King Charles II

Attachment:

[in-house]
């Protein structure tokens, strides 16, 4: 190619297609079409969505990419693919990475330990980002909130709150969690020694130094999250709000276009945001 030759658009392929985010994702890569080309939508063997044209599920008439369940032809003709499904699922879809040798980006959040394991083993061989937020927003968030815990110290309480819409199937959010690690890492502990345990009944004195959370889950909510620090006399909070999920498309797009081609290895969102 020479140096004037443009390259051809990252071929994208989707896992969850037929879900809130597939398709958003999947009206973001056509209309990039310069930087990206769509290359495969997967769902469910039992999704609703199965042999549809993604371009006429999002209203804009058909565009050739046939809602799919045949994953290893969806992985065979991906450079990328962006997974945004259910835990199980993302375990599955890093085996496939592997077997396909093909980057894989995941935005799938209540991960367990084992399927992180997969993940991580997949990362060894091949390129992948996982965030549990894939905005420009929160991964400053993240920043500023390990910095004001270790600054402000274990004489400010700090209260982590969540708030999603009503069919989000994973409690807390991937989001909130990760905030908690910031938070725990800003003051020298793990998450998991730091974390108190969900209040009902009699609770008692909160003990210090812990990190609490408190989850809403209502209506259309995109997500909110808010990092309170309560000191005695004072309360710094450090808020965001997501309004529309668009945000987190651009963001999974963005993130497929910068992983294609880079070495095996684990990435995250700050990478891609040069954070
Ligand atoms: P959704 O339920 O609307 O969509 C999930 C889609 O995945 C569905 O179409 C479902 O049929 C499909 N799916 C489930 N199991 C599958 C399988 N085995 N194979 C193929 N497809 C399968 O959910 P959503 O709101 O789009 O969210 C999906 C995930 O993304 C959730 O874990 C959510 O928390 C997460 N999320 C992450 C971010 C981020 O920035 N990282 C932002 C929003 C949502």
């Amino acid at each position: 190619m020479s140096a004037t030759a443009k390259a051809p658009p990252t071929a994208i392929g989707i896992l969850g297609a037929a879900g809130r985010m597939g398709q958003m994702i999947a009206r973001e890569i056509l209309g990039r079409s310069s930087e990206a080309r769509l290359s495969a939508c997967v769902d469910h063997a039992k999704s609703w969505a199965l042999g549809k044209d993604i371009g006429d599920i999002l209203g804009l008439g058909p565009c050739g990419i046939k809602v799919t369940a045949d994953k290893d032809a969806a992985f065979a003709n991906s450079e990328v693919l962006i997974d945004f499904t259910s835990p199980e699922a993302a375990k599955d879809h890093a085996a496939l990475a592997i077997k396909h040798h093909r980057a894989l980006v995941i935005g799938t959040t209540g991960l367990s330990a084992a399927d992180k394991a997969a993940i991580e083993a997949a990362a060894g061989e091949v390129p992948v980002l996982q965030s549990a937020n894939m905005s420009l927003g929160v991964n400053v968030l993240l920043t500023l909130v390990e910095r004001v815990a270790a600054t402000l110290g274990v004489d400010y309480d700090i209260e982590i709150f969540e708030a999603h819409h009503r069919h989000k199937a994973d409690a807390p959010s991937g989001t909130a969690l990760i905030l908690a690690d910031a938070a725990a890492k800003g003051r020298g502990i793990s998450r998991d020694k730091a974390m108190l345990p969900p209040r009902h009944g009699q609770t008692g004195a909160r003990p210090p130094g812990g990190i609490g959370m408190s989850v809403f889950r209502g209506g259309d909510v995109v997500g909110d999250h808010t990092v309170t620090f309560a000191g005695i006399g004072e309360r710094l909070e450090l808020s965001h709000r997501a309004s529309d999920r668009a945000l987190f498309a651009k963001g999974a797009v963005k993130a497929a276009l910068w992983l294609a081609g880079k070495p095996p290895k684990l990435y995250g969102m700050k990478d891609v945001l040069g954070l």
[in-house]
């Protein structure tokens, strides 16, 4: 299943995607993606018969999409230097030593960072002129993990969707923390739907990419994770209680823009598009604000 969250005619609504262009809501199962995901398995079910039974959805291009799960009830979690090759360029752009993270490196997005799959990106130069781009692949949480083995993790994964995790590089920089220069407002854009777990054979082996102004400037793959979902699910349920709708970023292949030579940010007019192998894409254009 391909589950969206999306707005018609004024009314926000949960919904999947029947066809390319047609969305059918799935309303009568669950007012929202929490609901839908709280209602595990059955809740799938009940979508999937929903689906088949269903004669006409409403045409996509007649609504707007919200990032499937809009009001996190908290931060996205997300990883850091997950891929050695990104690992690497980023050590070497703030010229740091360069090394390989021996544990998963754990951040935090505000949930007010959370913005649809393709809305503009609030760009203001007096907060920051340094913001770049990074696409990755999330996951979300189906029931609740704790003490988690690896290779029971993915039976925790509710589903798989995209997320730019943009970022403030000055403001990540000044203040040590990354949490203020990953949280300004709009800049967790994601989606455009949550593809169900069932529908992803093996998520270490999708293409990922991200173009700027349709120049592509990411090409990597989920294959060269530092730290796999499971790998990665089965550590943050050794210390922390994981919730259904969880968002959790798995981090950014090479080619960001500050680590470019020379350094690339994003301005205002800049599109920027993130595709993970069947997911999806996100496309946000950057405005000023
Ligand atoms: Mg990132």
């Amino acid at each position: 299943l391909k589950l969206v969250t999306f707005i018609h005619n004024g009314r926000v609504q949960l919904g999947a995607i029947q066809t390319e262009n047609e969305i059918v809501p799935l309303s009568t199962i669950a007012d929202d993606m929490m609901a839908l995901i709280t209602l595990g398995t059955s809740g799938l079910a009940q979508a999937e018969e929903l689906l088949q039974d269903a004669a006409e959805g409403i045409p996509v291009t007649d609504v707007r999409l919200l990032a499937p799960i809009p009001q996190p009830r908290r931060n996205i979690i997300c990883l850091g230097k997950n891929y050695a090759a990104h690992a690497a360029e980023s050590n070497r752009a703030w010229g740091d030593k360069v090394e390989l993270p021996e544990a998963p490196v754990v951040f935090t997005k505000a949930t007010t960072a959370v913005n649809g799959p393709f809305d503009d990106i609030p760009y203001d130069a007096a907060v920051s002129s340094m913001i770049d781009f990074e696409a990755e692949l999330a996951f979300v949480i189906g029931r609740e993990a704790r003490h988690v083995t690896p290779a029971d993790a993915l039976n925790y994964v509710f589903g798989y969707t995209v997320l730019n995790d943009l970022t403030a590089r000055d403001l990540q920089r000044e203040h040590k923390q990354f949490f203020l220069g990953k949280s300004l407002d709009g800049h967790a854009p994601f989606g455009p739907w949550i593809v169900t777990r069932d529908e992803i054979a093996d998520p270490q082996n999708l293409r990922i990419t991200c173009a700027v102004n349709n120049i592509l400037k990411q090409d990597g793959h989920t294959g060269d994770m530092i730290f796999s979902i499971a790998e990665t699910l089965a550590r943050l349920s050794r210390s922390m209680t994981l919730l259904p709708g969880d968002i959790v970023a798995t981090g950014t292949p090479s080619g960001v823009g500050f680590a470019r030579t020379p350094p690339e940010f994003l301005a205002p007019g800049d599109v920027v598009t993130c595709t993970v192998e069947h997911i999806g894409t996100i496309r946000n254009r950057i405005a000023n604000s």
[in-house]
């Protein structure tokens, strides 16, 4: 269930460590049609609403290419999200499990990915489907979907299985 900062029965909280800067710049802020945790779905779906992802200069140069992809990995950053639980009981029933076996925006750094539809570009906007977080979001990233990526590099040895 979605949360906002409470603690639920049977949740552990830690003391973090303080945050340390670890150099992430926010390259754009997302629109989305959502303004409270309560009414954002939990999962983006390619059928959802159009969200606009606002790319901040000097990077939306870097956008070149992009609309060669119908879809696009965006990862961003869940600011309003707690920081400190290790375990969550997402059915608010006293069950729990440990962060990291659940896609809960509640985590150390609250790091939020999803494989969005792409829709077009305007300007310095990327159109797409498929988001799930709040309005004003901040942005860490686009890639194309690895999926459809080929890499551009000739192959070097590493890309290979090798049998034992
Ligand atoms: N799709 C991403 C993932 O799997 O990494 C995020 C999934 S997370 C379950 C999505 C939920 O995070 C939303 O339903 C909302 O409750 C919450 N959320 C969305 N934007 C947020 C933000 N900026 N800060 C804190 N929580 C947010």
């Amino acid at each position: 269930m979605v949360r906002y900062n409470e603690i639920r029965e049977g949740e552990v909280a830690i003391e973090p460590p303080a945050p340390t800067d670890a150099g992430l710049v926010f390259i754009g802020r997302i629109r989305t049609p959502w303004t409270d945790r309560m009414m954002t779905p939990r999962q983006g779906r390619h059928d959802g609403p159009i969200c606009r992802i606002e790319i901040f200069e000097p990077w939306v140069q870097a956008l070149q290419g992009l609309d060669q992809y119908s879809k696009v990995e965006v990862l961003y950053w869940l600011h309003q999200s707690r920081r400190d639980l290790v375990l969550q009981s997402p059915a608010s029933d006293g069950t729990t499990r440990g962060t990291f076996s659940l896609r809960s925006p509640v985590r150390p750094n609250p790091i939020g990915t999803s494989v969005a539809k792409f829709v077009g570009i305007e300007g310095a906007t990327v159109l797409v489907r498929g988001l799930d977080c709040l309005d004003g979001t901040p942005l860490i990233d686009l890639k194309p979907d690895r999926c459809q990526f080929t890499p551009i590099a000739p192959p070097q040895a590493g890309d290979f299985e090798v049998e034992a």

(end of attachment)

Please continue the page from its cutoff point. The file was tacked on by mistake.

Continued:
William Compton was probably in his mid-20s when his father died and undoubtedly he did receive some benefits from his father's will, most likely the ownership of land in or around the Boston area. Nothing is really known about William however, until his recorded purchase of land in 1662 up in Ipswich located about 35 miles north of Boston. Whether he actually ever moved there is doubtful as sometime between 1662 and 1666 he married my 9th great grandmother, Mary Wilmot, and together they relocated to Woodbridge in present day Middlesex County, New Jersey where they are credited with being among the earliest settlers in Woodbridge. Their trip to Woodbridge from Boston by land was almost 250 miles and one has to believe that they were highly motivated to make such a move.  What motivated them was probably a result of an historical occurrence that took part in our early American history.  In 1661, after the defeat of Oliver Cromwell in England, King Charles II was returned to the English throne. In 1664, King Charles granted to his brother the Duke of York, vast territories in America including land that at the time was under the control of the Dutch. This land included both New Amsterdam (present day New York City) as well as all of present day New Jersey. The Duke of York organized a fleet of ships to attack and take over this Dutch controlled territory, but the Dutch realizing that they could not defend their territory, quickly surrendered their colony to the British. At this point in history New Jersey was scantly populated with a few small Dutch and Spanish colonies along the coastline.  The inland areas were occupied by Native American Indians whose population had been devastated by diseases introduced earlier by the European settlers.  The Duke of York obviously wanted to profit from his newly granted lands, so he gave the land to a couple of his friends hoping that they would find a way to encourage settlement. They in turn devised a plan to rent the land to settlers that they hoped to recruit from England and to encourage such settlement they offered a guarantee that was not being offered in England, that of freedom of religion, freedom from persecution for religious beliefs, cheap land, and the right to manage their own affairs. Anyway, to make a long story short and without going into a lot of detail, their plan mostly failed at least with respect to encouraging new settlers from England. What did occur on the other hand, was that when Americans currently living in New England learned that they could move to a new territory where they would be totally free from Puritan control over their lives, many quickly made the long journey into a land that was soon to be known for its fertile soils and its attractive appearance.